Voting is about more than picking a politician; it’s about choosing a vision of the world you want to live in.
Over the next while, as Canada’s federal election unfolds, I’m going to be writing about the meaning of elections. That’s a strange thing to write about. Elections are the processes by which we choose our representatives, right? Conventional wisdom is that we choose those who champion policies that we believe to be in our interests and those of the country.
We are probably hard-wired to think strategically in this way – self-preservation is a basic biological instinct – but this view of elections also derives powerful support from work in political science that focuses on the “rational voter.” One scholar has called the notion of a “rational voter” a “myth,” while others have highlighted the emotional aspects of voting, our identification with leaders, and so on. But in all cases, it’s either the leader or the policies that grip us.
Media coverage since the budget vote last week has sustained this impression as well, but I think that’s too simple. Elections aren’t just about choosing policies or personalities; they’re about choosing the world in which we want to live, a world that we play a part in making. These choices aren’t just strategic; they’re esthetic and existential. They are existential because they shape our basic conditions of existence. They are esthetic because the worlds we create can seem beautiful to some and ugly to others.
The story of an election is the story of how we choose between worlds, between possible futures. It’s got characters, settings, and a narrative arc. In a liberal democracy, we are the ultimate authors of our world, even if we can’t control how it evolves. The world we choose is our responsibility.
In 1968, the Liberals won a majority government led by Pierre Trudeau. Certainly, personalities and policies were on the table: Trudeau’s flamboyant, debonair persona contrasted with the Progressive Conservatives’ more staid Robert “Honest Bob” Stanfield. Trudeau’s policies were oriented around a “just society,” whereas Stanfield’s emphasized fiscal responsibility.
But there was a more fundamental difference between them: Trudeau and Stanfield offered rival worlds – in essence, two different Canadas. Trudeau’s Canada was one and indivisible, while Stanfield offered a vision of “deux nations.” This was about more than different attitudes toward Quebec. It was offering Canadians a choice between two comprehensive views of what Canada was – and so what Canadians were: a people united, or a people divided. A united Canada won the day, and Trudeau became prime minister.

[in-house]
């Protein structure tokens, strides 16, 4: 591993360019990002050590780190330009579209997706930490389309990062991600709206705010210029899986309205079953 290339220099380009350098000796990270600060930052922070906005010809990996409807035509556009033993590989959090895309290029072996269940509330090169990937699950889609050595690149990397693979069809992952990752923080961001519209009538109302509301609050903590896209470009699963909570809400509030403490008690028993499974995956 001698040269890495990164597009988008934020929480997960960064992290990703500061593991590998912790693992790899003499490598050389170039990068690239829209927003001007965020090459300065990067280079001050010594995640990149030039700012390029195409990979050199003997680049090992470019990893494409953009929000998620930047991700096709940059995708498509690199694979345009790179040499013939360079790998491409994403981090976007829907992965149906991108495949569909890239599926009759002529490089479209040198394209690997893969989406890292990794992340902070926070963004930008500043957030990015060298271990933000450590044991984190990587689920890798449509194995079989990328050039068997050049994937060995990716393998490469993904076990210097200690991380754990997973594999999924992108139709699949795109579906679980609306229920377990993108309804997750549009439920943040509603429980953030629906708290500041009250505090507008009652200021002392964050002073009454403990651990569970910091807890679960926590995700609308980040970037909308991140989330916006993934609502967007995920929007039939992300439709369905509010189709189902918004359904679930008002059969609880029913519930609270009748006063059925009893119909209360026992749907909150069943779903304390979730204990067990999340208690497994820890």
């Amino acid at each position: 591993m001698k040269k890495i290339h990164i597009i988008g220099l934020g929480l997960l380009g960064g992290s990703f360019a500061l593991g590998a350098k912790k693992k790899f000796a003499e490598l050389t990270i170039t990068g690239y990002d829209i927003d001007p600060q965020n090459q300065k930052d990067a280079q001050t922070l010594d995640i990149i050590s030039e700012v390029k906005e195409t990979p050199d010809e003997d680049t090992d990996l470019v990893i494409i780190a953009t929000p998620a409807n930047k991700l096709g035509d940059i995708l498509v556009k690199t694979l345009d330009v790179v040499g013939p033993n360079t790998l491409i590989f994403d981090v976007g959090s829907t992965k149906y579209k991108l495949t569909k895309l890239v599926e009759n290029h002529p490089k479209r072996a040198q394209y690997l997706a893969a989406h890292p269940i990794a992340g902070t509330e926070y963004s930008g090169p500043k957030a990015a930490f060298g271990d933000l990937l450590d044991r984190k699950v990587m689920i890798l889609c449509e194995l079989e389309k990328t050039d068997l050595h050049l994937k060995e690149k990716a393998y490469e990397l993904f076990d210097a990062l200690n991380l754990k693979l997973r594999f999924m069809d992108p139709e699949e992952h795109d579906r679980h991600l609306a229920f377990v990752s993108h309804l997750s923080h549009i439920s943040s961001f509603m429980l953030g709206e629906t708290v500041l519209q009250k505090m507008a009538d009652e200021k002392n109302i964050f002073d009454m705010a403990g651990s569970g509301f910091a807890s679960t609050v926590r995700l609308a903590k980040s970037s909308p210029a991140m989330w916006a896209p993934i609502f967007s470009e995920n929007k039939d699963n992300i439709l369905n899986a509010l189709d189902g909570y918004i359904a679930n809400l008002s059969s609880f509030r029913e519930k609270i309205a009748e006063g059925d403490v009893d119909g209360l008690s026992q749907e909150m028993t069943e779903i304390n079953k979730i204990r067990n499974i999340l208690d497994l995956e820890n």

Now, flash forward to 1988, the “free trade election.” Its defining issue was the possibility of a new trade agreement between Canada and the United States. Under Brian Mulroney, the Conservatives touted the economic and political benefits of trade liberalization, while the Liberals and the New Democrats warned of the erosion of Canadian sovereignty, raising the spectre of annexation by the U.S.
But this debate was about far more than trade policy. It was, again, about competing visions of Canada: open or closed. In pursuit of popular support, each side warned of the other’s dystopian vision. The Conservatives warned of a weakened Canada, left behind in global competition, while the Liberals and the NDP sowed fear with the image of a “51st state.” With the opposition eventually split, the open, competitive Canada won out and we got the Free Trade Agreement. For good and for ill, it has shaped the world in which we now live.
With the 2011 election, it’s not yet entirely clear what world vision our political leaders are presenting to us. Who are the potential architects – Stephen Harper, Michael Ignatieff, Jack Layton, even Gilles Duceppe (while he surely stands no chance of winning, Duceppe’s vision of Canada will still hover over the election as the Bloc’s always does)? What might their worlds look like? And so between what worlds are we choosing?
Most Canadians get the information to answer these questions from media coverage, and I am no exception. But media outlets, while they can be great informers, are also great simplifiers. Complexity is a casualty of form and of the necessity of ongoing coverage. While depicting the worlds between which Canadians are choosing, we can’t shy away from complexities – the tensions in those worlds and the contradictions of those who would lead them.
As this column delves into the world views weaved by the political parties over the coming weeks, I invite everyone to challenge the story that I tell. It is only by sharing our stories and challenging each other that we might find one that rings truest for our country.
Photo courtesy of Reuters.